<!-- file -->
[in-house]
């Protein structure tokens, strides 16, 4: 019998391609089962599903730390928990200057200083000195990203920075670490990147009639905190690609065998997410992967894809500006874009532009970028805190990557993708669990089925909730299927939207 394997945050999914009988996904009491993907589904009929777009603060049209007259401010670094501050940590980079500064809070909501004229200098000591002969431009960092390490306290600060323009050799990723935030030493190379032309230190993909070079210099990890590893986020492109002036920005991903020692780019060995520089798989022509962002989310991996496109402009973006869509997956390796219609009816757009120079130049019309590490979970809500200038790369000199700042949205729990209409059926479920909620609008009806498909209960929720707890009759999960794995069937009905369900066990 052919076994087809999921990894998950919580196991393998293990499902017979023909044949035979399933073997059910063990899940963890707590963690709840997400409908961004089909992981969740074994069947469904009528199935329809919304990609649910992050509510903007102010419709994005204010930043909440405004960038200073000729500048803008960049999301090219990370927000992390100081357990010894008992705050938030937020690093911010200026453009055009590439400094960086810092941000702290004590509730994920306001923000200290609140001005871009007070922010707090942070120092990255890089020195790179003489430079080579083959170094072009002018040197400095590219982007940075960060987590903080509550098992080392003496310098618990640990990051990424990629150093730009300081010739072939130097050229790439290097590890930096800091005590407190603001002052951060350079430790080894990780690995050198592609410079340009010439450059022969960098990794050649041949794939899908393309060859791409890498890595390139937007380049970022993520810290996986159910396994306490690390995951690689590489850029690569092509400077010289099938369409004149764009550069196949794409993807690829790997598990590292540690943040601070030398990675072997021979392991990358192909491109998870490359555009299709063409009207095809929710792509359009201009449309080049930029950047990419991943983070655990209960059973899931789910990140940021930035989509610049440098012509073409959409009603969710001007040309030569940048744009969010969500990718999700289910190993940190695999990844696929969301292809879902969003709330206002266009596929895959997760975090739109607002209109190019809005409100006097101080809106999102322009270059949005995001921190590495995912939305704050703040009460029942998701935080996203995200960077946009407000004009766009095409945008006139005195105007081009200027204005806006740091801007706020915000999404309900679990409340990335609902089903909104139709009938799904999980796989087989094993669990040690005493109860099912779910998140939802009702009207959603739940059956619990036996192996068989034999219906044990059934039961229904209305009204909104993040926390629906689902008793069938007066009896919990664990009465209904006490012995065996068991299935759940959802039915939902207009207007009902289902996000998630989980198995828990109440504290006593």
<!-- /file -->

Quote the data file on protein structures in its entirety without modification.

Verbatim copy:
[in-house]
């Protein structure tokens, strides 16, 4: 019998391609089962599903730390928990200057200083000195990203920075670490990147009639905190690609065998997410992967894809500006874009532009970028805190990557993708669990089925909730299927939207 394997945050999914009988996904009491993907589904009929777009603060049209007259401010670094501050940590980079500064809070909501004229200098000591002969431009960092390490306290600060323009050799990723935030030493190379032309230190993909070079210099990890590893986020492109002036920005991903020692780019060995520089798989022509962002989310991996496109402009973006869509997956390796219609009816757009120079130049019309590490979970809500200038790369000199700042949205729990209409059926479920909620609008009806498909209960929720707890009759999960794995069937009905369900066990 052919076994087809999921990894998950919580196991393998293990499902017979023909044949035979399933073997059910063990899940963890707590963690709840997400409908961004089909992981969740074994069947469904009528199935329809919304990609649910992050509510903007102010419709994005204010930043909440405004960038200073000729500048803008960049999301090219990370927000992390100081357990010894008992705050938030937020690093911010200026453009055009590439400094960086810092941000702290004590509730994920306001923000200290609140001005871009007070922010707090942070120092990255890089020195790179003489430079080579083959170094072009002018040197400095590219982007940075960060987590903080509550098992080392003496310098618990640990990051990424990629150093730009300081010739072939130097050229790439290097590890930096800091005590407190603001002052951060350079430790080894990780690995050198592609410079340009010439450059022969960098990794050649041949794939899908393309060859791409890498890595390139937007380049970022993520810290996986159910396994306490690390995951690689590489850029690569092509400077010289099938369409004149764009550069196949794409993807690829790997598990590292540690943040601070030398990675072997021979392991990358192909491109998870490359555009299709063409009207095809929710792509359009201009449309080049930029950047990419991943983070655990209960059973899931789910990140940021930035989509610049440098012509073409959409009603969710001007040309030569940048744009969010969500990718999700289910190993940190695999990844696929969301292809879902969003709330206002266009596929895959997760975090739109607002209109190019809005409100006097101080809106999102322009270059949005995001921190590495995912939305704050703040009460029942998701935080996203995200960077946009407000004009766009095409945008006139005195105007081009200027204005806006740091801007706020915000999404309900679990409340990335609902089903909104139709009938799904999980796989087989094993669990040690005493109860099912779910998140939802009702009207959603739940059956619990036996192996068989034999219906044990059934039961229904209305009204909104993040926390629906689902008793069938007066009896919990664990009465209904006490012995065996068991299935759940959802039915939902207009207007009902289902996000998630989980198995828990109440504290006593």